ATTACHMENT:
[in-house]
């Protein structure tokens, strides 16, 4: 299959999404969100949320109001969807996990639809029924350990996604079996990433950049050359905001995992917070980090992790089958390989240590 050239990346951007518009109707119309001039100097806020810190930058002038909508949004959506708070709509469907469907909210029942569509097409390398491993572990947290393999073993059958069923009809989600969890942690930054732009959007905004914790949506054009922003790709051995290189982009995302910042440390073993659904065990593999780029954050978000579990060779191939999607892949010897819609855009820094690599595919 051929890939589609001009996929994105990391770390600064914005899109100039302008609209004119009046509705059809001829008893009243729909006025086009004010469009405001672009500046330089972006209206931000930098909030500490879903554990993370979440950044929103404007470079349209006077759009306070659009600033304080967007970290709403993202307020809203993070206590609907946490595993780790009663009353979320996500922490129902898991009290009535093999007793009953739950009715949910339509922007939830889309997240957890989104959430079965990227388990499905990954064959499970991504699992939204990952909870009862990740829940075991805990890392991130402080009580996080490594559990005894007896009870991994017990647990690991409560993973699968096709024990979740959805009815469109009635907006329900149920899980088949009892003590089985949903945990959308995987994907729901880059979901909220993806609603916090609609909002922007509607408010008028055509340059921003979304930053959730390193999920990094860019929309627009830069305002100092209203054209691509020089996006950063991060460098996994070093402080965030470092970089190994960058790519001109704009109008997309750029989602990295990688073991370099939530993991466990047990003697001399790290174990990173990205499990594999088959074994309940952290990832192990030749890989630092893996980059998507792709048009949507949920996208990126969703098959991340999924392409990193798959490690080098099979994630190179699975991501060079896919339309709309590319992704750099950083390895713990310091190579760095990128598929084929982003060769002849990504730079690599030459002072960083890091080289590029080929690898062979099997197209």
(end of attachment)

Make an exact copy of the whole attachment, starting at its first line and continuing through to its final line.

[in-house]
């Protein structure tokens, strides 16, 4: 299959999404969100949320109001969807996990639809029924350990996604079996990433950049050359905001995992917070980090992790089958390989240590 050239990346951007518009109707119309001039100097806020810190930058002038909508949004959506708070709509469907469907909210029942569509097409390398491993572990947290393999073993059958069923009809989600969890942690930054732009959007905004914790949506054009922003790709051995290189982009995302910042440390073993659904065990593999780029954050978000579990060779191939999607892949010897819609855009820094690599595919 051929890939589609001009996929994105990391770390600064914005899109100039302008609209004119009046509705059809001829008893009243729909006025086009004010469009405001672009500046330089972006209206931000930098909030500490879903554990993370979440950044929103404007470079349209006077759009306070659009600033304080967007970290709403993202307020809203993070206590609907946490595993780790009663009353979320996500922490129902898991009290009535093999007793009953739950009715949910339509922007939830889309997240957890989104959430079965990227388990499905990954064959499970991504699992939204990952909870009862990740829940075991805990890392991130402080009580996080490594559990005894007896009870991994017990647990690991409560993973699968096709024990979740959805009815469109009635907006329900149920899980088949009892003590089985949903945990959308995987994907729901880059979901909220993806609603916090609609909002922007509607408010008028055509340059921003979304930053959730390193999920990094860019929309627009830069305002100092209203054209691509020089996006950063991060460098996994070093402080965030470092970089190994960058790519001109704009109008997309750029989602990295990688073991370099939530993991466990047990003697001399790290174990990173990205499990594999088959074994309940952290990832192990030749890989630092893996980059998507792709048009949507949920996208990126969703098959991340999924392409990193798959490690080098099979994630190179699975991501060079896919339309709309590319992704750099950083390895713990310091190579760095990128598929084929982003060769002849990504730079690599030459002072960083890091080289590029080929690898062979099997197209």